I recently gave a talk about Twitter, its audience, newsjacking and more. Here’s the deck.
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Such a lovely, silly name for such an important social media tool.
In my last post, I wrote the five fundamental things you must know about Facebook. In it, I called Twitter a ‘sexy flirt.’ Some of my Twitter followers took offence to that, and pointed out how often I’m on the social media tool.
It’s true – I tweet a lot. Last night I live blogged/tweeted a fascinating debate on Canada’s Press Gallery, asking ‘Does it matter?’ It was great to get immediate feedback from twitter followers on the statements made by panelists in real time.
So, to give my close companion – sexy flirt that Twitter is – its due, I’m going to offer five fundamentals you must know about Twitter.
When it comes to understanding what is being said about you/your company/your product via social media – and whether it’s positive or negative – humans have the edge.
Or, at least it’s possible for those who can understand context, inflection and emphasis. Shocker.
See that? Sarcasm. It’s the bane of online communication. I couldn’t tell you how many times I’ve written an email or blasted out a sarcastic tweet that was misunderstood.
That’s why Jim Sterne thinks understanding social media analytics is so much more than measuring RT’s, hits, mentions with data tools.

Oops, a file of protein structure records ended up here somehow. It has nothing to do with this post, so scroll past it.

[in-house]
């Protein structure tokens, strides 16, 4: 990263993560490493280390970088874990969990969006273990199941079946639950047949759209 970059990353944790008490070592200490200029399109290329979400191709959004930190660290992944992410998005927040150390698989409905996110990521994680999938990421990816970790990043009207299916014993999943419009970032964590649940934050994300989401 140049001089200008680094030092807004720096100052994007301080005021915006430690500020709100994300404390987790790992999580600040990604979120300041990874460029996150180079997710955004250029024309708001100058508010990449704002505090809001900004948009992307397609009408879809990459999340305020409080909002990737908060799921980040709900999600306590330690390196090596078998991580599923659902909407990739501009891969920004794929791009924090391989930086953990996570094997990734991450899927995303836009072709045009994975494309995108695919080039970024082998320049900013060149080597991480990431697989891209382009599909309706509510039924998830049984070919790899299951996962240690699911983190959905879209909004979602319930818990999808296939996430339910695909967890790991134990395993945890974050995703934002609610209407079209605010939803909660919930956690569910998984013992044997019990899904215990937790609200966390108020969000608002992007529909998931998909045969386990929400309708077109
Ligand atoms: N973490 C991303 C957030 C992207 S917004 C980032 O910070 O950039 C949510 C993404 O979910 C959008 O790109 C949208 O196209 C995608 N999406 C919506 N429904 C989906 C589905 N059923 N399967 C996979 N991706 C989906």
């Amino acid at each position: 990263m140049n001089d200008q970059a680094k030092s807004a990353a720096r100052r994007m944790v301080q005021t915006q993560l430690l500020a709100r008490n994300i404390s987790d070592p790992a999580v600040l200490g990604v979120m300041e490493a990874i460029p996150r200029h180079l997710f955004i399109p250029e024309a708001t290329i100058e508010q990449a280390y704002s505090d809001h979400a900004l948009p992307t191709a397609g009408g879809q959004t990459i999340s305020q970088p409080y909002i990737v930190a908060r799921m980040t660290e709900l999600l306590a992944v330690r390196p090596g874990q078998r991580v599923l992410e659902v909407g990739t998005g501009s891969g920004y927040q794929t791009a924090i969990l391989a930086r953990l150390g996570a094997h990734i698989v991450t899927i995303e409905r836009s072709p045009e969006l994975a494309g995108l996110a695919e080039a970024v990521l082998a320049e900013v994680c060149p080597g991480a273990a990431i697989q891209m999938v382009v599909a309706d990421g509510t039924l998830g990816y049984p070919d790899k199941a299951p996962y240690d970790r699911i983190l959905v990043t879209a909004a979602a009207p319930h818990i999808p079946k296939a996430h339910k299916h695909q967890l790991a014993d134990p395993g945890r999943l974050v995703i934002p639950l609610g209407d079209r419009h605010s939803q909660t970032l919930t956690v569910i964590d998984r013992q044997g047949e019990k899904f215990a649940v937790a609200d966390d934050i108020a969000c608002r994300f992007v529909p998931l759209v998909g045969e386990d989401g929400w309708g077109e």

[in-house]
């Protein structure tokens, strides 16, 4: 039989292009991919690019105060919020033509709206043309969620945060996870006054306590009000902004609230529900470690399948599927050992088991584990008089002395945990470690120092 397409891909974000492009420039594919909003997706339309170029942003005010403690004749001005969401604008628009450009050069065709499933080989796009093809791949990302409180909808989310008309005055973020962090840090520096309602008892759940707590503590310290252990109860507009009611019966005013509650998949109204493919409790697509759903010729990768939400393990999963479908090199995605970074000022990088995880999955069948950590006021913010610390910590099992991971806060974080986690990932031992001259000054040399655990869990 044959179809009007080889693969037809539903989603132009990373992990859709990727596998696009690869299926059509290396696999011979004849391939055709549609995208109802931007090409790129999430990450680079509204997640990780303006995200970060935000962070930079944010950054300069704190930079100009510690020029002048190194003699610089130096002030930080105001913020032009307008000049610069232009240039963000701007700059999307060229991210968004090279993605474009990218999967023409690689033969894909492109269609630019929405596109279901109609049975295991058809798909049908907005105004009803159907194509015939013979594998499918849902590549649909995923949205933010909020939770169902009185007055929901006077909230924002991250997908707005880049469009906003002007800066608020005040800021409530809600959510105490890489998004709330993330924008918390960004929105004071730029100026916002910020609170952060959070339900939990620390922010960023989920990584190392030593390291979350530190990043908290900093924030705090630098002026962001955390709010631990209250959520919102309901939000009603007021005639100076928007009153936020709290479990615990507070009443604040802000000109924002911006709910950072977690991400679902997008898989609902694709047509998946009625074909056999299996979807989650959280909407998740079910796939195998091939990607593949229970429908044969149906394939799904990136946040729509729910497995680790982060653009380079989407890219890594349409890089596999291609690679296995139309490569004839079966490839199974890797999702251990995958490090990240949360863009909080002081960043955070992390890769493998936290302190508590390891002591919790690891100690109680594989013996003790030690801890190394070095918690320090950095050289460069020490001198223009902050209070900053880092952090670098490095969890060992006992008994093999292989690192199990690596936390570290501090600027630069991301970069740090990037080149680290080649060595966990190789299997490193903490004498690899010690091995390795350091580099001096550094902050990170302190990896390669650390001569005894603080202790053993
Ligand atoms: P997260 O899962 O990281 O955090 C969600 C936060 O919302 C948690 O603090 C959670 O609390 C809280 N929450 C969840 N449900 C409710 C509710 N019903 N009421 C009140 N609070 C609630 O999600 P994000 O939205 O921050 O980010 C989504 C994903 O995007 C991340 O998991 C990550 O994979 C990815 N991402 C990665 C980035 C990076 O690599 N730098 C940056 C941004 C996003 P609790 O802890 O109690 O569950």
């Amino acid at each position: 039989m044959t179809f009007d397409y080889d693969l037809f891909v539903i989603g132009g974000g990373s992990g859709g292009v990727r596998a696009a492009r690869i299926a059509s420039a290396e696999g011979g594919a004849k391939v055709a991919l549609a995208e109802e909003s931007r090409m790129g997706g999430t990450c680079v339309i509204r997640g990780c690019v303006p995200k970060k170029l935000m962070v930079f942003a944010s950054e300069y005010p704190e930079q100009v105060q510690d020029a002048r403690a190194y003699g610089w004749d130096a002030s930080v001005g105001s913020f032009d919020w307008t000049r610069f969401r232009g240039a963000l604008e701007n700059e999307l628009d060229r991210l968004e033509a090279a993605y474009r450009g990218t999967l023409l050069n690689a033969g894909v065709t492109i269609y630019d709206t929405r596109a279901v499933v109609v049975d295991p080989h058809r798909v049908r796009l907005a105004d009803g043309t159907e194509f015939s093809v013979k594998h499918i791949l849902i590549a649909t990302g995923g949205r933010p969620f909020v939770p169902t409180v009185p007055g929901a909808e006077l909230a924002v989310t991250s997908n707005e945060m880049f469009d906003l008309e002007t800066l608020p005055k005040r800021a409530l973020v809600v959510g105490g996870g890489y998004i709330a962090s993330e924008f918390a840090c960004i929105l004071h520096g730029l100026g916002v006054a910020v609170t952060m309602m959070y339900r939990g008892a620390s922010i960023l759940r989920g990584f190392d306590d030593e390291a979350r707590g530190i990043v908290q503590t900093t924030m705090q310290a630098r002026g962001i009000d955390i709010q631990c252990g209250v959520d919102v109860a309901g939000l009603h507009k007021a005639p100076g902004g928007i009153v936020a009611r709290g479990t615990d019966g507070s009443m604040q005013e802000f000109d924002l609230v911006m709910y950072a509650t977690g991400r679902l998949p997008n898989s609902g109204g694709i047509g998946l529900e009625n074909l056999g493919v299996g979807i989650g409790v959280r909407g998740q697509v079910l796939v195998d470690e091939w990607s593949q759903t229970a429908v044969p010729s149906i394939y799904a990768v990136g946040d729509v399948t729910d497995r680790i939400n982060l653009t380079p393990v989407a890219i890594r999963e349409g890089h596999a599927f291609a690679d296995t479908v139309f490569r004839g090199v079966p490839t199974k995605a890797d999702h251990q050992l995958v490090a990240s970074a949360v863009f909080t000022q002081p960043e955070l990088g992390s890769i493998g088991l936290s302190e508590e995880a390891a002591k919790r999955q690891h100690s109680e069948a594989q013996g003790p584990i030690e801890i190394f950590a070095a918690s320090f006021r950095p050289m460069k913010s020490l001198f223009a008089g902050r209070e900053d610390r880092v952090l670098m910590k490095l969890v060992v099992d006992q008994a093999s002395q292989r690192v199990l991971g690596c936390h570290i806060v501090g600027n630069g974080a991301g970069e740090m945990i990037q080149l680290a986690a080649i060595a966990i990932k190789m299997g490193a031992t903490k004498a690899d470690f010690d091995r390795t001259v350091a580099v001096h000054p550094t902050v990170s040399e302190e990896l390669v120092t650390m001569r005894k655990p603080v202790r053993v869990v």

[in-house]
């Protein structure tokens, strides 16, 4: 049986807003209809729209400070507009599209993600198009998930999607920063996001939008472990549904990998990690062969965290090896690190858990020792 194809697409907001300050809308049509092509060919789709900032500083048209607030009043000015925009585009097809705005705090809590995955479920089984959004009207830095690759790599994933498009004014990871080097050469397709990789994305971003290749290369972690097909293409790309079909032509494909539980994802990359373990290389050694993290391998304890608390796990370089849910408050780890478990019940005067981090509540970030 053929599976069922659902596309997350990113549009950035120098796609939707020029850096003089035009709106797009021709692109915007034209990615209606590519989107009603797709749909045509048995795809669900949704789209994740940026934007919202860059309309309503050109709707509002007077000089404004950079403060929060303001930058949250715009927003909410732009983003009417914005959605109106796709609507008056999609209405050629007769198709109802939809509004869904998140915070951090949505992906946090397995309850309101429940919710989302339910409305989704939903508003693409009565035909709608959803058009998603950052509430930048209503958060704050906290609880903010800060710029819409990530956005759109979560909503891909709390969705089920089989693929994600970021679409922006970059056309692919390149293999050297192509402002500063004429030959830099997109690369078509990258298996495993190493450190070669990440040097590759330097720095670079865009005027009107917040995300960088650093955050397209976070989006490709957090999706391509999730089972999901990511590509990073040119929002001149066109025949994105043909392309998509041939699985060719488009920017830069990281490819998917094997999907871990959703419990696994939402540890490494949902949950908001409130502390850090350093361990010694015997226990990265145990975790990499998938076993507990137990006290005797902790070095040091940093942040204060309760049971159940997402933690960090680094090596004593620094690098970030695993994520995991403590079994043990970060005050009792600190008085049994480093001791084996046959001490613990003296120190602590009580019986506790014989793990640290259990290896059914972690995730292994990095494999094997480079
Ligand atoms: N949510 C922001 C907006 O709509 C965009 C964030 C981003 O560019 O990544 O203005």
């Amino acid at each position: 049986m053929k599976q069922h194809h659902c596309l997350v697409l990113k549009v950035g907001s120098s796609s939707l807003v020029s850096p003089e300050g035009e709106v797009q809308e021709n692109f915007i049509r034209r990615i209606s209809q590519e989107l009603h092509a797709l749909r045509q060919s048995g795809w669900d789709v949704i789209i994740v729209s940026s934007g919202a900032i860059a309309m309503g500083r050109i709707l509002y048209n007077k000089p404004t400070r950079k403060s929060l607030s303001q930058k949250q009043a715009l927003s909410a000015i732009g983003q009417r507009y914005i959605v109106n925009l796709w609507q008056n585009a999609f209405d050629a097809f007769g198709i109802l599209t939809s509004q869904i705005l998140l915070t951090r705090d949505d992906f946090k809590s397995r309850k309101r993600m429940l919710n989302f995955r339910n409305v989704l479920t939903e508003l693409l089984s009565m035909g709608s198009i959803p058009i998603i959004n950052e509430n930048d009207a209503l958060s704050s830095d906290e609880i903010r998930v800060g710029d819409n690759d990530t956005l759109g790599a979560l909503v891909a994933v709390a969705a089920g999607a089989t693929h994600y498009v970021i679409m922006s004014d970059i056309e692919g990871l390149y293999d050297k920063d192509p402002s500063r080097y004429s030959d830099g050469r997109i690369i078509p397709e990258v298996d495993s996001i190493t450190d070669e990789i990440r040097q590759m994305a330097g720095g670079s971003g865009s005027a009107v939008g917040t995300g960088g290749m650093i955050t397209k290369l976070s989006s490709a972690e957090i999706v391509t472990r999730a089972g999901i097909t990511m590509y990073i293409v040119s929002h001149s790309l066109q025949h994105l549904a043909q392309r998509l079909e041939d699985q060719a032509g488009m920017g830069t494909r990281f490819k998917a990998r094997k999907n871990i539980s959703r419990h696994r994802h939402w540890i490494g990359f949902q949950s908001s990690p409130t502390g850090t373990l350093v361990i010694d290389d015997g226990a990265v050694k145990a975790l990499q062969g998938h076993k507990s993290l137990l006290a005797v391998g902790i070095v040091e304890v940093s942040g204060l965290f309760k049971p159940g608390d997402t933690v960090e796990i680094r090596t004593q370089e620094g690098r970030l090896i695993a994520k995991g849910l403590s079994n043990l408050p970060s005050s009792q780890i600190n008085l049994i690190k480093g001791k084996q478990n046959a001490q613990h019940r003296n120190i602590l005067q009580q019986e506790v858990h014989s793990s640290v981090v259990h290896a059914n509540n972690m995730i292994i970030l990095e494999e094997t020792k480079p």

Computers crunch numbers, analysis is real work that must be done by people, Sterne said during his talk at a recent Third Tuesday Ottawa event.
When examining social media data, the greatest understanding isn’t during a “Eureka!” moment, Sterne said.
Rather, more can be gained from asking “That’s funny… I wonder why that happened?”
Just as in journalism, asking the right question will help you understand the story more fully.
Quite a few times during Sterne’s talk, I found many parallels between social media analytics and things we practice naturally in journalism.
Sterne spoke of intuition, and this need for understanding as important as intelligence and knowledge when looking at data.
Creativity is essential – when examining social media metrics, we need to look from a different perspective, Sterne said. And then he delivered this gem, which all journalists can probably identify with:
The goal to presenting social media analytics is story telling, Sterne said.
“Don’t just crank out numbers in reports,” he said. Help people understand your audience, who the typical person is who you are appealing to.
“And sure, if someone comes at you looking for statistics, give them all the charts and graphs they want,” he added.
One point I took issue with was Sterne’s response to a question about real-time analytics. They’re not accurate enough, he said. You need to have a broader perspective of what’s out there – and real-time is drilled down too far.
“The problem is you look at the last data point, and not the whole picture,” Sterne said.
I disagree. When it comes to social media, you need to be on top of what is out there, whether you are dealing with crisis communications or customer service. I think you need to look at the forest and the trees.
Those who know me know my relationship with social media tends towards the addiction end of the scale. At the very least it wasn’t normal.
It’s not normal to wake up at 4 a.m., go to the bathroom and check your twitter feed before returning to bed. (Or before heading out for an early-morning run.)
It may have been kismet that I read Baratunde Thurston’s piece for Fast Company on leaving the internet for 25 days shortly before my own summer vacation began. This, I thought, is something I should/could do.